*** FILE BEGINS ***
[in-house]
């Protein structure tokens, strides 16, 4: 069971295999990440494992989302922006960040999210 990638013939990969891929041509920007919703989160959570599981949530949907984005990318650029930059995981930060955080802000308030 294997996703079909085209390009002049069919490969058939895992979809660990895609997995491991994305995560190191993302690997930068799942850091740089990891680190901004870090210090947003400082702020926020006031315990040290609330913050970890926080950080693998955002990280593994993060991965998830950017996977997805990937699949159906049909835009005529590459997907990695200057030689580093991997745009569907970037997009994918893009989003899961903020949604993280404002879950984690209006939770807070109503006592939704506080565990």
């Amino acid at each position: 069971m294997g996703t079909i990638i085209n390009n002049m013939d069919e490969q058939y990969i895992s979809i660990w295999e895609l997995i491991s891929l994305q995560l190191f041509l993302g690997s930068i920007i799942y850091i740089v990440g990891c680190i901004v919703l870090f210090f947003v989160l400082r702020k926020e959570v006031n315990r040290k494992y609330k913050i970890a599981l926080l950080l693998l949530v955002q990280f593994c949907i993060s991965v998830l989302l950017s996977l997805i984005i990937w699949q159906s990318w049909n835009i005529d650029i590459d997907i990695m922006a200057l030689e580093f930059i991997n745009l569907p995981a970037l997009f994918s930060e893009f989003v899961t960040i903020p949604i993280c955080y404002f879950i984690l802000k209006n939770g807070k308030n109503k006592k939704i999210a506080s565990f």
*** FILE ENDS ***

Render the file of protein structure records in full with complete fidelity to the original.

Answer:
[in-house]
């Protein structure tokens, strides 16, 4: 069971295999990440494992989302922006960040999210 990638013939990969891929041509920007919703989160959570599981949530949907984005990318650029930059995981930060955080802000308030 294997996703079909085209390009002049069919490969058939895992979809660990895609997995491991994305995560190191993302690997930068799942850091740089990891680190901004870090210090947003400082702020926020006031315990040290609330913050970890926080950080693998955002990280593994993060991965998830950017996977997805990937699949159906049909835009005529590459997907990695200057030689580093991997745009569907970037997009994918893009989003899961903020949604993280404002879950984690209006939770807070109503006592939704506080565990």
């Amino acid at each position: 069971m294997g996703t079909i990638i085209n390009n002049m013939d069919e490969q058939y990969i895992s979809i660990w295999e895609l997995i491991s891929l994305q995560l190191f041509l993302g690997s930068i920007i799942y850091i740089v990440g990891c680190i901004v919703l870090f210090f947003v989160l400082r702020k926020e959570v006031n315990r040290k494992y609330k913050i970890a599981l926080l950080l693998l949530v955002q990280f593994c949907i993060s991965v998830l989302l950017s996977l997805i984005i990937w699949q159906s990318w049909n835009i005529d650029i590459d997907i990695m922006a200057l030689e580093f930059i991997n745009l569907p995981a970037l997009f994918s930060e893009f989003v899961t960040i903020p949604i993280c955080y404002f879950i984690l802000k209006n939770g807070k308030n109503k006592k939704i999210a506080s565990f």